A lifelink curse and its effect on game play and group dynamics

I recently played Forbidden Sky, a board game in the Pandemic framework, i.e. collaborative, 4 actions per turn etc. In that game everybody loses if only one character is down to zero health.

At first, I did not like the idea. But then it turned out quite interesting and more so after I realised what effect that could have on a typical adventurer RPG, especially in OSR style.

So I imagine a setup in which an in-game inevitable reason, a curse, an artifact or similar - ensures that if anybody in the adventurer group dies, everybody will die.

I find it interesting: what will that do to group dynamics? How does it alter certain typical tensions? Will the game be more enjoyable for some players and less for others? For whom in specific?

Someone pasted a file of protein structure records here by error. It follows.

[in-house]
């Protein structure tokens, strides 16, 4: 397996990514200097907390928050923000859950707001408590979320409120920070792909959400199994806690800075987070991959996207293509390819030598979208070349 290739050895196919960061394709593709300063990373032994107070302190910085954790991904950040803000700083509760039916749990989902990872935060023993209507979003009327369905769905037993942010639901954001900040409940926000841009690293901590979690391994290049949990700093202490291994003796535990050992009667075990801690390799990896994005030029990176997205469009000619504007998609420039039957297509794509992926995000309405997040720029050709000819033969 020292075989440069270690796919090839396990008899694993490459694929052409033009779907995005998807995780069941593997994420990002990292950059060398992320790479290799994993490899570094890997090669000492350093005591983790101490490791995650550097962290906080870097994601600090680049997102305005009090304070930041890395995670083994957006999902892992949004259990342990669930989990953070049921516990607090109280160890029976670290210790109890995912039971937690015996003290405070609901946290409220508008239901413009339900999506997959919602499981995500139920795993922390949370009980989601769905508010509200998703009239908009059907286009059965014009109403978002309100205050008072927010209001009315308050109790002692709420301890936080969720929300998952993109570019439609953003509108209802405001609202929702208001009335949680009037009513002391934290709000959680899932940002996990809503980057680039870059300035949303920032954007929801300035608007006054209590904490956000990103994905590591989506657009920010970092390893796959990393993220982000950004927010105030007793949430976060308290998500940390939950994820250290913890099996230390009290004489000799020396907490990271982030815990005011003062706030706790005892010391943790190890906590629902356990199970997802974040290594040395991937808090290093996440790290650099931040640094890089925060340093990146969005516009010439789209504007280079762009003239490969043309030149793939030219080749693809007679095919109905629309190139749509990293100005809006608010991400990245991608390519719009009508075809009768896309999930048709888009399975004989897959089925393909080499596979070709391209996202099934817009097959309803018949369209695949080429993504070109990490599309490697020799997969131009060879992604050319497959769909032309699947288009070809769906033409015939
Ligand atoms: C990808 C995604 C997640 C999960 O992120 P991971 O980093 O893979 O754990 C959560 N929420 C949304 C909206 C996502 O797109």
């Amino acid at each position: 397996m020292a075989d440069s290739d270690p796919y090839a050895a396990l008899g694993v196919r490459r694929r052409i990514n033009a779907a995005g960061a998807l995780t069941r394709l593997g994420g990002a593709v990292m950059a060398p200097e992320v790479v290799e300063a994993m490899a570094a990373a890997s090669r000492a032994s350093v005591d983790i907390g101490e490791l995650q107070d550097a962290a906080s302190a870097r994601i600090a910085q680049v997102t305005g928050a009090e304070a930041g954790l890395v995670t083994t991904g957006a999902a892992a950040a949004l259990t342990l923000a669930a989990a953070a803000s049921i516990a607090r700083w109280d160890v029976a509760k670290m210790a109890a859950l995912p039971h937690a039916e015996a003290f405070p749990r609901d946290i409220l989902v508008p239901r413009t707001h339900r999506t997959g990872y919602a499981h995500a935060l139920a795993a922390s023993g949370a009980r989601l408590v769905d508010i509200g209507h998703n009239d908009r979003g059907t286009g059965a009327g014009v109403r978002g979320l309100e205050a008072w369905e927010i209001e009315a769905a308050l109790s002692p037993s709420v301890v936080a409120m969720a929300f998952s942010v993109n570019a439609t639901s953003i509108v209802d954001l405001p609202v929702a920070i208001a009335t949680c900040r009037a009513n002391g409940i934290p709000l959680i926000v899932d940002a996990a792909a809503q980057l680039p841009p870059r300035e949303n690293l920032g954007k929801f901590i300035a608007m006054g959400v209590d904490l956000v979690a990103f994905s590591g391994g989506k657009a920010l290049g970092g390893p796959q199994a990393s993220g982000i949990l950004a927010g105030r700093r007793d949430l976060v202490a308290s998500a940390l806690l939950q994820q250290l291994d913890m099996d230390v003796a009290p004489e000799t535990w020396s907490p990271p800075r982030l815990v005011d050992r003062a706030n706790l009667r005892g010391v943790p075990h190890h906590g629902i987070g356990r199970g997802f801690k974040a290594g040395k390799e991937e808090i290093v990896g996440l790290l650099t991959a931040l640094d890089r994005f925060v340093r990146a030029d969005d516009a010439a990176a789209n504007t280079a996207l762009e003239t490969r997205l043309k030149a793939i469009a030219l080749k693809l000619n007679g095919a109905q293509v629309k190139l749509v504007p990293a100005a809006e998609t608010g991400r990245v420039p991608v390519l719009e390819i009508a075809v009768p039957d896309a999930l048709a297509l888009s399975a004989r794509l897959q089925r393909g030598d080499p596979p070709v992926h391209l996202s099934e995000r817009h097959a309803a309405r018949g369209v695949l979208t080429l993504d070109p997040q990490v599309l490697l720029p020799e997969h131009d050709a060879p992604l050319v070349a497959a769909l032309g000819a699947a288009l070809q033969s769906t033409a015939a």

Have you seen or played with this change in one of the core concepts before?

How would you imagine will it turn out at your table, if you haven’t seen it in action?


Hello, this makes me think of escort missions or missions with a glass cannon. Only with lifelink, the tank and DPS are in an ambiguous position. But mostly, I’d just expect a higher failure ratio.


It seems somewhat antithetical to some of the core elements of classic play in so far as A) The “Party” is already the narrative unit - as in the players are telling the party’s collective story far more then individual “heroes”. In a classic open table structure this is especially true with the party makeup changing each session as different Players/PCs are available or not. B) PC death is generally an expected and useful part of this campaign structure, in some sense it’s baked into the idea that the party changes over time. Honestly I think mechanics that encourage party variety – “troupe play” are far more interesting for classic play then ones that add mechanical force to the immutable party of heroes who can’t lose a member that has become such a sticking point in contemporary traditional play for both logistical (“one player stopped showing up - what do I do?”) and mechanical (“The rules say someone is out of HP and died, so here’s 40 ways to lie and cheat your way around it”) reasons.